The median is an equitable metric for assessment as it signifies the central point of a distribution. In other words, if the median is, for example, 7.5, it indicates that a substantial portion of the values in the distribution are clustered around this point, with many values being just above or below 7.5. This approach offers a balanced view of the overall latency behavior.

128 Bytes 512 Bytes 1024 Bytes 5120 Bytes
Median (ms) 0.7136 0.7848 0.7912 0.8544


Benchmark methodology and tooling

This part of the document will detail the server setup implemented for the benchmark tests and explain the methodology used to obtain the throughput and latency figures presented.

To showcase the capabilities of Cloud’s effortless global reach and serverless experience, we established a Memphis account in the EU region, specifically in AWS eu-central-1, spanning three Availability Zones (AZs). We then conducted benchmark tests from three distinct geographical locations: us-east-2, sa-east-1, and ap-northeast-1.

For the benchmark tests, we utilized EC2 instances of the t2.medium type with AMI, equipped with 2 vCPUs, 4GB Memory, and offering low to moderate network performance.

Throughput and Latency

To execute the benchmarks, we ran the load generator on each of the EC2 instances.

The main role of the load generator is to initiate multi-threaded producers and consumers. It employs these producers and consumers to create a large volume of messages, which are then published to the broker and subsequently consumed.

The commands we used for the throughput:

mem bench producer --host --user **** --password '*****' --account-id ******  --concurrency 4 --message-size 128 --count 500000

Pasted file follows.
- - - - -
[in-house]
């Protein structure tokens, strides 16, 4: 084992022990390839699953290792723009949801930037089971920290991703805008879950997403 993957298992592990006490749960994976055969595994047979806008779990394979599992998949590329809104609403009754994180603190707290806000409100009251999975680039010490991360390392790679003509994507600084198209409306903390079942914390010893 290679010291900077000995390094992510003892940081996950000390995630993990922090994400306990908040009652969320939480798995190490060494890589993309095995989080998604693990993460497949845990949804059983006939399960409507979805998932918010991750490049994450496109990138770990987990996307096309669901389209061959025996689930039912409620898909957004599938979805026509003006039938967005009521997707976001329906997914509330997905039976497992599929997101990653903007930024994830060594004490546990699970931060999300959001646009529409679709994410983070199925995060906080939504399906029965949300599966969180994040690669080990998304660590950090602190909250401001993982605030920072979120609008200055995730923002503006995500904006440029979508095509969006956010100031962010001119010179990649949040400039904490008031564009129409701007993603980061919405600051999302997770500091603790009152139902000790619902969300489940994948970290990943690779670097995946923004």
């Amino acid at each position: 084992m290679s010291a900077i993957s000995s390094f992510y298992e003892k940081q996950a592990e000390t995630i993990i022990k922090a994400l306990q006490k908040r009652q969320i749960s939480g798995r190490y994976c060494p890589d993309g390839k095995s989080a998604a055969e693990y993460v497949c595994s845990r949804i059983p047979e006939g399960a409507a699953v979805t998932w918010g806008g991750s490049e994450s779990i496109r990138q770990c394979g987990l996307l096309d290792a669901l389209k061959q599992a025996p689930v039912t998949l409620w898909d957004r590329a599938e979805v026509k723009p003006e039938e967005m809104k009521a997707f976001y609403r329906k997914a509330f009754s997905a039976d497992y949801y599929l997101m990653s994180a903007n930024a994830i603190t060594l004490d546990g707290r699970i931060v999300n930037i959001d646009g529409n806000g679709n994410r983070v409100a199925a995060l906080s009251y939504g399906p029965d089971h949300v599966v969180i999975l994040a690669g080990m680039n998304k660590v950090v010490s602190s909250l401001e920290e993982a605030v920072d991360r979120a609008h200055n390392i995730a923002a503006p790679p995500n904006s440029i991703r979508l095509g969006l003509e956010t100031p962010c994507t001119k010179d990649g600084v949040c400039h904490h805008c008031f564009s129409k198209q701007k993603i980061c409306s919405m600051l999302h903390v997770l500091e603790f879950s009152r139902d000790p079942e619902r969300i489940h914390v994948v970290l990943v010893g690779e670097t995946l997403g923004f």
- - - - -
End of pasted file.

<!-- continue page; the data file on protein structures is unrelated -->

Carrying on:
mem bench producer --host --user **** --password '*****' --account-id ******  --concurrency 4 --message-size 512 --count 500000

mem bench producer --host --user **** --password '*****' --account-id ******  --concurrency 4 --message-size 1024 --count 500000

mem bench producer --host --user **** --password '*****' --account-id ******  --concurrency 4 --message-size 5120 --count 500000

The commands we used for the latency:

mem bench consumer --host --user **** --password '*****' --account-id ****** --batch-size 500 --concurrency 4 --message-size 128 --count 500000

mem bench consumer --host --user **** --password '*****' --account-id ****** --batch-size 500 --concurrency 4 --message-size 512 --count 500000

mem bench consumer --host --user **** --password '*****' --account-id ****** --batch-size 500 --concurrency 4 --message-size 1024 --count 500000

mem bench consumer --host --user **** --password '*****' --account-id ****** --batch-size 500 --concurrency 4 --message-size 5120 --count 500000

Wrapping up

This concise article has showcased the consistent and stable performance of Cloud when handling messages of different sizes, read and written by clients across three distinct regions. The results highlight the linear performance and low latency of the system, achieved without the need for clients to undertake any networking or infrastructure efforts to attain global access and low latency.

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If you prefer the self-hosted version – Memphis is open-source!